Rachael Brown talks about Trace

10 October 2018

Written by: Yulia Fokina

Rachael Brown became an investigative journalist after deciding to create a true crime podcast about the murder of Maria James.

In 2014 a reporter for The Guardian Australia, Paul Farrell, said thatSerial could never happen in Australia”.

ABC foreign correspondent and journalist Rachael Brown begged to differ. She took the idea of Serial – a popular true crime podcast based on the murder investigation of a teenager in Baltimore, Maryland – and put an Australian twist to her own podcast Trace, one that gave hope to one family finding closure.

Brown knew that the Australian police wouldn’t allow her to interfere in active investigations so she made a choice to find a cold case. She devoted 16 months of her own time investigating the murder of Maria James committed in 1980.

Brown chose this case after seeing Maria’s son Adam James confessing that he had been sexually abused by the main suspect Father Bongiorno, who was ruled out in 2015.

This triggered Brown and her colleagues to look in to the case thoroughly. She wanted to get to the bottom of this unsolved mystery and give a voice to the victims of crime, including Maria’s son Adam.

“This is such an important case because this is not just a crime. It illuminated wider issues in society that need to be addressed,” Brown told ­upstart.

“It gave a voice to the survivors of sexual abuse. It gave a voice to the disabled, Adam James in particular.”

Brown comes from a radio background and a podcast seemed the right medium for Maria’s story.

“Radio is a beautiful, intimate medium and you can draw things out of people that you can’t sometimes with the camera stuck up in their grill,” she said.

“I wanted to do this as a deep dive investigation through a podcast, and through that intimacy.”

It was important for the investigation to find new witnesses. This seemed impossible after 38 years, but Brown was determined. She wanted to spread the word by telling the story through all possible channels. Brown went to the commercial media and radio stations to talk about the James’ boys and Maria.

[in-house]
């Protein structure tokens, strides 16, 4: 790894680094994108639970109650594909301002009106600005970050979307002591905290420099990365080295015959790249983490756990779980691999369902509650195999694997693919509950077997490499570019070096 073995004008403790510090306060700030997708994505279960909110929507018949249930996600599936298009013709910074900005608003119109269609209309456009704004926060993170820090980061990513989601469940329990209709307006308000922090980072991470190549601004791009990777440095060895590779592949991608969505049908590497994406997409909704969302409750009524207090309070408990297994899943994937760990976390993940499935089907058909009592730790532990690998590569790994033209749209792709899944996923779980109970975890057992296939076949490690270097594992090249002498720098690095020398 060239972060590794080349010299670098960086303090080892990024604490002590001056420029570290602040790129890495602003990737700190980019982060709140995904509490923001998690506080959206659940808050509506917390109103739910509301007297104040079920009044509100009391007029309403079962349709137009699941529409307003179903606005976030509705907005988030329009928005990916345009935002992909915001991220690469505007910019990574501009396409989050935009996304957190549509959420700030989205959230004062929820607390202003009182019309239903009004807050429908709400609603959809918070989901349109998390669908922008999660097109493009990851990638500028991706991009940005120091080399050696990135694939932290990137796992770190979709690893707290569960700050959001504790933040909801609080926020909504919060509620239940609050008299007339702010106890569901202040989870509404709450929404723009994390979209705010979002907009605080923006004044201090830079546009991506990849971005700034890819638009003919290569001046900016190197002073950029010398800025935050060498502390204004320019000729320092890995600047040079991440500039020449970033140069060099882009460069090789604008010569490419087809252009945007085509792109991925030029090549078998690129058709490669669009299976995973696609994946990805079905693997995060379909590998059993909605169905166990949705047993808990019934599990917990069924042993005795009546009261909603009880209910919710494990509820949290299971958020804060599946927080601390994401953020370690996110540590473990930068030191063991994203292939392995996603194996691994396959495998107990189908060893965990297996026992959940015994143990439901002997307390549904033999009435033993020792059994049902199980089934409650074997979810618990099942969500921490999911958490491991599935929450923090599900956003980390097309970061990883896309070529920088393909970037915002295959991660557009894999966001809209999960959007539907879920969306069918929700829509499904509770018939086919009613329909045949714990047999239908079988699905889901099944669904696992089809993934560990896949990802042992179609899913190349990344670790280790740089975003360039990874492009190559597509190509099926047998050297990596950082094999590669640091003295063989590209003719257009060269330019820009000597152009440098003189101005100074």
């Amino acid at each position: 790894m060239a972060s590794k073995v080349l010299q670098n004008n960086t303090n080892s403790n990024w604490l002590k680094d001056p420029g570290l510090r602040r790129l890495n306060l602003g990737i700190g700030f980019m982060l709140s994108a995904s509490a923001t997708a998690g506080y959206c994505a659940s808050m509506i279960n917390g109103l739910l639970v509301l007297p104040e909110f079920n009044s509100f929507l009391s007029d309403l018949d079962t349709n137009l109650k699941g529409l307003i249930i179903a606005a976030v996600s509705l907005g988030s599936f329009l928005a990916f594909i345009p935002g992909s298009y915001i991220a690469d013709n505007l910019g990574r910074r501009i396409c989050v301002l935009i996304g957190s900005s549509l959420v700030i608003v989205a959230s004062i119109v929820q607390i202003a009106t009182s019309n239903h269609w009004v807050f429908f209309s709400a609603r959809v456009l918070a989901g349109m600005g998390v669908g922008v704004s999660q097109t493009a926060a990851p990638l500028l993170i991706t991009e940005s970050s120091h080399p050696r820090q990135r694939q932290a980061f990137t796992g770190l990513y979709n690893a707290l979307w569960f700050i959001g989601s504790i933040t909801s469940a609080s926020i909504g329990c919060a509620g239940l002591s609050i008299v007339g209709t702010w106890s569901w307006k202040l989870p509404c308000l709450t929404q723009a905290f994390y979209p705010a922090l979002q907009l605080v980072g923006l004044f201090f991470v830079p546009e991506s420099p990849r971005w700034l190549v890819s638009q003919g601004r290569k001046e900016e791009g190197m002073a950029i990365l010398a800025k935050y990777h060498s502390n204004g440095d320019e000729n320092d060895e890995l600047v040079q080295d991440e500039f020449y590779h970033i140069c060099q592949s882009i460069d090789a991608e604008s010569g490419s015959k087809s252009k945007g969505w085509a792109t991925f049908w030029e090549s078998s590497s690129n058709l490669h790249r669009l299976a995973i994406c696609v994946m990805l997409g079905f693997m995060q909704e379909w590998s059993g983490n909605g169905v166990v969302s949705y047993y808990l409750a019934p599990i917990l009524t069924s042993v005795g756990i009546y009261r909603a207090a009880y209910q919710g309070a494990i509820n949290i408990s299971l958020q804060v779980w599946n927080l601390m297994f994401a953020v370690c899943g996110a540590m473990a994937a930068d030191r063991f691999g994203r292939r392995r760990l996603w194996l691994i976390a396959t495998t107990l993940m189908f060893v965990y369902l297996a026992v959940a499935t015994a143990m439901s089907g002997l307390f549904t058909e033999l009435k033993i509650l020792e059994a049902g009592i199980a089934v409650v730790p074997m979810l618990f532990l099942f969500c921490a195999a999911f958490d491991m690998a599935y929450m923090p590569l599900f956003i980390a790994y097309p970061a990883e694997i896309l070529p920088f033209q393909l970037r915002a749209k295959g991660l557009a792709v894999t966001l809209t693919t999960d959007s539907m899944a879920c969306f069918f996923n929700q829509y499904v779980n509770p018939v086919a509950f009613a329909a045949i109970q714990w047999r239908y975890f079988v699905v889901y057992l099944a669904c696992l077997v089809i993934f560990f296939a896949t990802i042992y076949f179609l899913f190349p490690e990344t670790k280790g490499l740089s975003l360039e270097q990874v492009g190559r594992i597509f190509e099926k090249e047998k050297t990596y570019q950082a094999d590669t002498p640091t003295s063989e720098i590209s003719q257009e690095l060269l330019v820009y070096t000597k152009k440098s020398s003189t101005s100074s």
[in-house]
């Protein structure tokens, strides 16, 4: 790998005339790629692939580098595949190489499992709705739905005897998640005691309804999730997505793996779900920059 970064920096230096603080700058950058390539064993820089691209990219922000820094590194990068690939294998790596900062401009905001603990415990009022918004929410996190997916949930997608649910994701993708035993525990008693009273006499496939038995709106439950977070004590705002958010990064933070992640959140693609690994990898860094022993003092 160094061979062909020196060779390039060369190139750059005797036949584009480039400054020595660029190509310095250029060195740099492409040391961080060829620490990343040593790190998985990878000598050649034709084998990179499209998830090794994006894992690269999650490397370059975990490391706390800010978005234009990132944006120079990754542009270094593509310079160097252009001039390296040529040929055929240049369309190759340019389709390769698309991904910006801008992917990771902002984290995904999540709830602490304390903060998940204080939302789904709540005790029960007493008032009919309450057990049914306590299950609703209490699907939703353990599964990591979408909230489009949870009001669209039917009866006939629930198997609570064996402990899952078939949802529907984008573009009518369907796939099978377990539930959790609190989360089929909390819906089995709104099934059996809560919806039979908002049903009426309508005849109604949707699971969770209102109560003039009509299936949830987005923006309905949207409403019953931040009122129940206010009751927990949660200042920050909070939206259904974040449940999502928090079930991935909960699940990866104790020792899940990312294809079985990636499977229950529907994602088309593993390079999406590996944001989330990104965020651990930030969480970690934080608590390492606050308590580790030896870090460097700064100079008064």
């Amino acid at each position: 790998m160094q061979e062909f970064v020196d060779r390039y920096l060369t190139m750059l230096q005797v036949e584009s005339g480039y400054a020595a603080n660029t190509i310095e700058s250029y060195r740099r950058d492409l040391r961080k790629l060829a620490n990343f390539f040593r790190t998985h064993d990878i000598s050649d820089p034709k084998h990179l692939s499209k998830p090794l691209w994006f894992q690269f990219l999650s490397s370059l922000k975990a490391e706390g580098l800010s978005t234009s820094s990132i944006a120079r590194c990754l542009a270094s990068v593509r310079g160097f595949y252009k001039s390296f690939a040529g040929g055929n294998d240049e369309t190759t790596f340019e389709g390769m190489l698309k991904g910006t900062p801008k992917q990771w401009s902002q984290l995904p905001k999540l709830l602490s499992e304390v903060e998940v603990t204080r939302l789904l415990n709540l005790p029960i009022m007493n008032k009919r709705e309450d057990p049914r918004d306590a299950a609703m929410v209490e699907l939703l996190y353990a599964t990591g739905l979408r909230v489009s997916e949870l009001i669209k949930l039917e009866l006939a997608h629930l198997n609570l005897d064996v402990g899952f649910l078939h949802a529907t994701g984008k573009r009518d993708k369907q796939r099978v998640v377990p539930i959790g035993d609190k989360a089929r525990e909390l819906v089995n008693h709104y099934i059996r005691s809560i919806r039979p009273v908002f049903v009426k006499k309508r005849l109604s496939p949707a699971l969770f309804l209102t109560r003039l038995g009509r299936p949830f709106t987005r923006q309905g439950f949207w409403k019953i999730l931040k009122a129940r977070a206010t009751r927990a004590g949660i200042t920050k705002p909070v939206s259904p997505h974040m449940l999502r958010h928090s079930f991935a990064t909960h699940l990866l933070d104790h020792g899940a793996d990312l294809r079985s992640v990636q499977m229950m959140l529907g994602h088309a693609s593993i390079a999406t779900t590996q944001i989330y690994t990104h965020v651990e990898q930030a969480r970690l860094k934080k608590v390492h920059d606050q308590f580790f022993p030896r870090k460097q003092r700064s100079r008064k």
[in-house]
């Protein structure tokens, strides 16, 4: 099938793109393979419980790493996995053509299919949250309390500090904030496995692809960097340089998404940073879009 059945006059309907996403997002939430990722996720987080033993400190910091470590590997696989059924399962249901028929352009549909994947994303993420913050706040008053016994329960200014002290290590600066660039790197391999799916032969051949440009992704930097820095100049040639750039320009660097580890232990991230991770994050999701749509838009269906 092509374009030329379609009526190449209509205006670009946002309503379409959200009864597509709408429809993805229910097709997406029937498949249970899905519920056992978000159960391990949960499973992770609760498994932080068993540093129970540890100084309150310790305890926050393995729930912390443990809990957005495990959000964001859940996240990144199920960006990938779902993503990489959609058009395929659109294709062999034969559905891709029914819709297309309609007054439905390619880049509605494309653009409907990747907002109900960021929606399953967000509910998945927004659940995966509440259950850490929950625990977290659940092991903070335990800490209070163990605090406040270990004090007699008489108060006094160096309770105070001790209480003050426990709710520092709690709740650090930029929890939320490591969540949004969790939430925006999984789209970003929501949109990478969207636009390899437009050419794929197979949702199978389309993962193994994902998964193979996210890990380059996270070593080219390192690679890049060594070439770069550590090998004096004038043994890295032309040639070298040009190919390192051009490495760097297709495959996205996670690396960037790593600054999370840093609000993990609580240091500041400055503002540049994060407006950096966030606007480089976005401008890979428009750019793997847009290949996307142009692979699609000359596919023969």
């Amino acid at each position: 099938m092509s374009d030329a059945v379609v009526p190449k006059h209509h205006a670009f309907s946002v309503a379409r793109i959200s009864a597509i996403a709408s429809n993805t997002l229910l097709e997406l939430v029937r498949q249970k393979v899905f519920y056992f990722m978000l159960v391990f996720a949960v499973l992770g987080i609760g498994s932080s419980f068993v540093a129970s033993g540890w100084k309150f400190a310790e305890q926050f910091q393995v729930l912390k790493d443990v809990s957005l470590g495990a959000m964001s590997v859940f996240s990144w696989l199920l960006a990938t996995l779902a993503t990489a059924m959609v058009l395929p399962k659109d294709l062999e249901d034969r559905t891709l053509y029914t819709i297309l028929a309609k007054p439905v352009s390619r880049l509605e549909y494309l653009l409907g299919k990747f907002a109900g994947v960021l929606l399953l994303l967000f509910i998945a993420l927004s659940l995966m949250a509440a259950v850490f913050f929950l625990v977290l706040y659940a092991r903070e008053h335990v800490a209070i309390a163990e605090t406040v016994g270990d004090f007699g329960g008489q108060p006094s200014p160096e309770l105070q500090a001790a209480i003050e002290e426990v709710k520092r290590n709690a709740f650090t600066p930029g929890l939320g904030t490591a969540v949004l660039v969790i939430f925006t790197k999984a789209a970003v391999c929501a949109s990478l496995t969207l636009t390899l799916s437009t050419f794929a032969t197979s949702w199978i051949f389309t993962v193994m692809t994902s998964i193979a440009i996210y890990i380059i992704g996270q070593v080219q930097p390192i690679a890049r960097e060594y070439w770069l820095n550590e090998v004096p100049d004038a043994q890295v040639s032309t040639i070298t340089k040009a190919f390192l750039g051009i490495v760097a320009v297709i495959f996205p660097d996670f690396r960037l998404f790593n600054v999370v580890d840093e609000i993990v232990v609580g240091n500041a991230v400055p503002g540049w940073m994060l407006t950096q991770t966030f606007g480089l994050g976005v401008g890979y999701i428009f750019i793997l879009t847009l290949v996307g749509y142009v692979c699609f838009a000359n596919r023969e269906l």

“It’s the first time I’ve seen those traditional battle lines of media, ABC and commercial media, kind of disintegrated. It wasn’t about who was breaking the story and who was doing the story, I just felt that people were getting on board because they cared about it, and they cared so much for these boys that had gone their entire life without knowing who killed their mum,” Brown said.

The outcome was amazing. Emails were coming in and people started to remember something about the incident.

Each episode worked as a breaking story and had a supporting article written by Brown. It was another technique that she used to get attention from the older generation, potentially the generation of Maria, who might not be too podcast savvy.

“We’re moving into a digital future, but you need to give people multiple doors into stories. You can’t just assume they have one access to their news,” Brown said.

The podcast was never intended as entertainment. It was an investigation and Brown admitted she got too attached to it. She also had to think hard about the ethics and value of bringing old trauma into the present for those involved.

“In journalism in general, not just for Trace, you have to think, what’s in it for them? Are they going to be compromising their safety? Is this going to be cathartic for them? Are you going to be damaging them in any way?” she said.

“It [Trace] hit the right note with people. It was important for me to make it forensic and compassionate. And in this day and age, I think people are used to interviewees getting chewed up and spat out, but it was important for me to be very respectful because this is not entertainment, it’s investigation.”

Over the last two years working on this case, Brown found new witnesses, collected fresh evidence, and convinced a coroner to re-open the case. She also persuaded the police to look into the case again and admits she couldn’t have created the podcast without this help.

“Don’t assume you know it all. Lean on people. Ask for help,” she said.

Brown received a lot of emails from people all over Australia asking her to look into other cold cases. She encourages her colleagues and future journalists to investigate and help families find closure.

Yulia Fokina is a second year Bachelor of Media and Communications (Journalism) student at La Trobe. You can follow her on Twitter @Yulia__Fokina.

Photo by author.